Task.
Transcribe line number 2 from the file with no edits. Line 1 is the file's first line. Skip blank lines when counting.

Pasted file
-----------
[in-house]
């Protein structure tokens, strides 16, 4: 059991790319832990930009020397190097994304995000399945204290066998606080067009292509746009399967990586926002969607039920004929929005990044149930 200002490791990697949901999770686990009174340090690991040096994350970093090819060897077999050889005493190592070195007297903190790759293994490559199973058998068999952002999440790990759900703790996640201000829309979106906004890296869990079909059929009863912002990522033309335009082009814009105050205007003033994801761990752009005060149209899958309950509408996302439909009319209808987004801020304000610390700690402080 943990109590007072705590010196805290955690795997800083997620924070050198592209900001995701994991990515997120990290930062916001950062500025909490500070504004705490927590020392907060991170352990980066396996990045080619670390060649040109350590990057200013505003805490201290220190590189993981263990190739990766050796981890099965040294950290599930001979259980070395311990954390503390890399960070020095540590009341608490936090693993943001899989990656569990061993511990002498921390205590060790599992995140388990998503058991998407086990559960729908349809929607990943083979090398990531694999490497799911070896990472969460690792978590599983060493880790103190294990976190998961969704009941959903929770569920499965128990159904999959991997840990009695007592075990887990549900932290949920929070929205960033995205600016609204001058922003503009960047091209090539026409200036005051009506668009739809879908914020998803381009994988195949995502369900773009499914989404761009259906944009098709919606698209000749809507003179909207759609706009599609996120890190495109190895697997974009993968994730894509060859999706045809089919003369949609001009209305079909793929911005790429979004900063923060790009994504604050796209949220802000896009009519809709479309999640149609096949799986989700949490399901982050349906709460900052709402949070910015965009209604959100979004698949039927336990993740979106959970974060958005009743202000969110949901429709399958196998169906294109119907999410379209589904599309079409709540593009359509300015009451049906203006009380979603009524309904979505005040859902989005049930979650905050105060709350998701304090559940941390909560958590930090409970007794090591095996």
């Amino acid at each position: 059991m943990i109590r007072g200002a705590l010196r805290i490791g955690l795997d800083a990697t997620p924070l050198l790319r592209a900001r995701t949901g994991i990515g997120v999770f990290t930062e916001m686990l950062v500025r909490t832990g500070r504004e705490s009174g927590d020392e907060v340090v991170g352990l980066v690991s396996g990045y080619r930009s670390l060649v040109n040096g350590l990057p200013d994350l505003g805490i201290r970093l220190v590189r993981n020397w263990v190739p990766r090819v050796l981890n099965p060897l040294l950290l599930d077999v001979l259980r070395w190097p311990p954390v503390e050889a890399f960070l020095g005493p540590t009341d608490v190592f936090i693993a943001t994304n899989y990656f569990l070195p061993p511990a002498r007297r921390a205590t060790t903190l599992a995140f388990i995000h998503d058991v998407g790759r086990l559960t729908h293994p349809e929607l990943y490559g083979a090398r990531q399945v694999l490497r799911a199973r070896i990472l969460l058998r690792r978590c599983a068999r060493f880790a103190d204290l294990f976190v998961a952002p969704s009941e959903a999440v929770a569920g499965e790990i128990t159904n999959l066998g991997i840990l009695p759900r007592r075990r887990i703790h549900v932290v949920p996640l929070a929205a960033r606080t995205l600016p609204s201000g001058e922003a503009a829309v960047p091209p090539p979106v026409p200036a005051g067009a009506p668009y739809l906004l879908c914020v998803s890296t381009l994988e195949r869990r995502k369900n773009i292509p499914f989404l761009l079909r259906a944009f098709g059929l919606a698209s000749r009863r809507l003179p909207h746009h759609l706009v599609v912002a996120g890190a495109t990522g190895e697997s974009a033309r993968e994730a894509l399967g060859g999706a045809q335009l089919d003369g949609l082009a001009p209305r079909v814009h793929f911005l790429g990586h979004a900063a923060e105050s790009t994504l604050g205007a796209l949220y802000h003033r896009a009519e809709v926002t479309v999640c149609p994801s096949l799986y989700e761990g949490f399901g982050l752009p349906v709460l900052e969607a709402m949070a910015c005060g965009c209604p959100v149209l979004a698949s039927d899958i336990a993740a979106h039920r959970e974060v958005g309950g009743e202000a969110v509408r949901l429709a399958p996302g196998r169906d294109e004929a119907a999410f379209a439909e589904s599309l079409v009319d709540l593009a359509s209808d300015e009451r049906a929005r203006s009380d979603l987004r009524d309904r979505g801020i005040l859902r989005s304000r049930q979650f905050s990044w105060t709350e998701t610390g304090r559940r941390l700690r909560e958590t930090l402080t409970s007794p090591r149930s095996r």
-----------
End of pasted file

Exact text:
């Protein structure tokens, strides 16, 4: 059991790319832990930009020397190097994304995000399945204290066998606080067009292509746009399967990586926002969607039920004929929005990044149930 200002490791990697949901999770686990009174340090690991040096994350970093090819060897077999050889005493190592070195007297903190790759293994490559199973058998068999952002999440790990759900703790996640201000829309979106906004890296869990079909059929009863912002990522033309335009082009814009105050205007003033994801761990752009005060149209899958309950509408996302439909009319209808987004801020304000610390700690402080 943990109590007072705590010196805290955690795997800083997620924070050198592209900001995701994991990515997120990290930062916001950062500025909490500070504004705490927590020392907060991170352990980066396996990045080619670390060649040109350590990057200013505003805490201290220190590189993981263990190739990766050796981890099965040294950290599930001979259980070395311990954390503390890399960070020095540590009341608490936090693993943001899989990656569990061993511990002498921390205590060790599992995140388990998503058991998407086990559960729908349809929607990943083979090398990531694999490497799911070896990472969460690792978590599983060493880790103190294990976190998961969704009941959903929770569920499965128990159904999959991997840990009695007592075990887990549900932290949920929070929205960033995205600016609204001058922003503009960047091209090539026409200036005051009506668009739809879908914020998803381009994988195949995502369900773009499914989404761009259906944009098709919606698209000749809507003179909207759609706009599609996120890190495109190895697997974009993968994730894509060859999706045809089919003369949609001009209305079909793929911005790429979004900063923060790009994504604050796209949220802000896009009519809709479309999640149609096949799986989700949490399901982050349906709460900052709402949070910015965009209604959100979004698949039927336990993740979106959970974060958005009743202000969110949901429709399958196998169906294109119907999410379209589904599309079409709540593009359509300015009451049906203006009380979603009524309904979505005040859902989005049930979650905050105060709350998701304090559940941390909560958590930090409970007794090591095996």